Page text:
Making his first colour photographs in 1949, Haas was a member of the prestigious Magnum agency. Known mainly for his commissioned work, whereby he created influential imagery such as iconic Marlboro Man advertisements long before other artists were commissioned to do so, Haas’ work would come to have great influence on later artists, such as Richard Prince, Marc Quinn or Robert Longo. Using colour also for his personal work, with a pictorial language recalling at times the works by painter Edward Hopper, Haas has been described as a poet photographer. By no means the first to use the medium in colour, he was said to be “the first to do it masterfully.” Visionary, Haas early on cropped and abstracted, photographing against the light and out of focus, using reflections, close-up to mystify the visible, abstraction of colour and texture. Interested in the everyday, his photographs remind of the likes of Lee Friedlander or Stephan Shore, but rather than documents his works are “vignettes of personal experience.” The works on display in Color Correction reveal this more abstract side of the artist’s oeuvre.

Haas’ work never received the recognition it deserved. The works presented at Christophe Guye Galerie are based upon this dispute, attempting to reveal the true ability of Haas’ work and restore his rightful place in the medium’s canon.

Haas’ formal language echoes decades past while being extremely contemporary at once. Often shooting inches away from the subject at acute and unexpected angles, Haas work was visionary. Lyrical, evocative, and expressive, while at the same time exact, the artist moved away from obvious reality, finding fascination in transforming it into a subjective point of view. The works on view are to be understood not as informative but as creative; description gives way to suggestion. Color Correction – the exhibition as well as the book – show works that are rich, vibrant, and intelligent alike. With this new view on the body of work of one of the medium’s most important advocates, Color Correction hopes to evoke the excitement Steichen expressed when he first came across Haas imaginarium of seeing: “In my estimation we have experienced an epoch in photography. Here is a free spirit, untrammelled by tradition and theory, who has gone out and found beauty unparalleled in photography.”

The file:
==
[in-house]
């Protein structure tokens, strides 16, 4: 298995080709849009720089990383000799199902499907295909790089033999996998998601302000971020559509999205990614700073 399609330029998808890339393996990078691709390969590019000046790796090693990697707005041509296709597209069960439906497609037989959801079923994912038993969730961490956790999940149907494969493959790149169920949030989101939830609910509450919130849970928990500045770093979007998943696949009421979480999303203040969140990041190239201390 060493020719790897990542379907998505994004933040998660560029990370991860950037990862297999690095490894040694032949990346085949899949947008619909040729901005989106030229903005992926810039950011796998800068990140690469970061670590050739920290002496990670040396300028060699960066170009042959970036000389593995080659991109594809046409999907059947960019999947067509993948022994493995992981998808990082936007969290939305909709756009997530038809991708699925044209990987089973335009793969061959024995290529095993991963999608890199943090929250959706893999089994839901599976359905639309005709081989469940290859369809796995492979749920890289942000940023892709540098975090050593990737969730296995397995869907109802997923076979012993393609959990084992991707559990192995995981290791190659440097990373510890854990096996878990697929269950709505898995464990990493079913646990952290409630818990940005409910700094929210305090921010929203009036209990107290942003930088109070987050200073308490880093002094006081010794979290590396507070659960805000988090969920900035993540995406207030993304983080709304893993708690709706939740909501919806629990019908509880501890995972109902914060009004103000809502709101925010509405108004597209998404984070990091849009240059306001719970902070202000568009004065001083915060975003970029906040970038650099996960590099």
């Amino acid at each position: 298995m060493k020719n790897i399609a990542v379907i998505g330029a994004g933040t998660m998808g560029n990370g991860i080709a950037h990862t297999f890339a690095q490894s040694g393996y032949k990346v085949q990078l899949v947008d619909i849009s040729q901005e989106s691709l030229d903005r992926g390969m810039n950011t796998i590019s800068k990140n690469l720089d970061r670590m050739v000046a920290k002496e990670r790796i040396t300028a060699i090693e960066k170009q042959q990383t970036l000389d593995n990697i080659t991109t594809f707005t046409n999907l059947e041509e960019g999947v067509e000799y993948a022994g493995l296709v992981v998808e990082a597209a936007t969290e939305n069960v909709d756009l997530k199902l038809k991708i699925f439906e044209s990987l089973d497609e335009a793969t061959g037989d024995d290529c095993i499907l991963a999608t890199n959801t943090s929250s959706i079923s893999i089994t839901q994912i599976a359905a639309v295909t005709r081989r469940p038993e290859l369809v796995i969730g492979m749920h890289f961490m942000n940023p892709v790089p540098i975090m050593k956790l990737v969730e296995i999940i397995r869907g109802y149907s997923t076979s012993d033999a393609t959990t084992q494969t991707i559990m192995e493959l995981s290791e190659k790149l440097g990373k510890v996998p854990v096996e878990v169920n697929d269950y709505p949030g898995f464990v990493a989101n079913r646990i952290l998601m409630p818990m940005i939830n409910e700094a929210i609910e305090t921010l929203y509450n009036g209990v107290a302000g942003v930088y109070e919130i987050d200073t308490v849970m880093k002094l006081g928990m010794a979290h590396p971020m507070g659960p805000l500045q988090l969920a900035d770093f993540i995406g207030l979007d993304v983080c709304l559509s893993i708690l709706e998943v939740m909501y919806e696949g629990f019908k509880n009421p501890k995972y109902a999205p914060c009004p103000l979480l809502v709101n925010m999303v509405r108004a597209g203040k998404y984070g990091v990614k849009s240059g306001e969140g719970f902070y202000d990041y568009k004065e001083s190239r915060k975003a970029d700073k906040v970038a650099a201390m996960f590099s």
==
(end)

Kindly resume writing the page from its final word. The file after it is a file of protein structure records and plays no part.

Press release from the Christophe Guye Galerie website

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Ernst Haas (1921–1986)
Bronco Rider, California
1957
C-print, later print
101,6 x 76,2 cm (40 x 30 in.)
Edition of 15
Courtesy of Ernst Haas and Christophe Guye Galerie

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Ernst Haas (1921 – 1986)
California, USA
1976
C-print, later print
101,6 x 76,2 cm (40 x 30 in.)
Courtesy of Ernst Haas and Christophe Guye Galerie

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Christophe Guye Galerie
Dufourstrasse 31
8008 Zurich, Switzerland
T: +41 44 252 01 11

Opening hours:
Monday to Friday 10 a.m. – 6 p.m.
Saturday 11 a.m. – 4 p.m.

Christophe Guye Galerie website

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Dr Marcus Bunyan

Dr Marcus Bunyan is an Australian artist and writer. His art work explores the boundaries of identity and place. He writes Art Blart, a photographic archive and form of cultural memory, which posts mainly photography exhibitions from around the world. He holds a Dr of Philosophy from RMIT University, Melbourne, a Master of Arts (Fine Art Photography) from RMIT University, and a Master of Art Curatorship from the University of Melbourne.

Marcus Bunyan black and white archive: ‘Mask’ 1994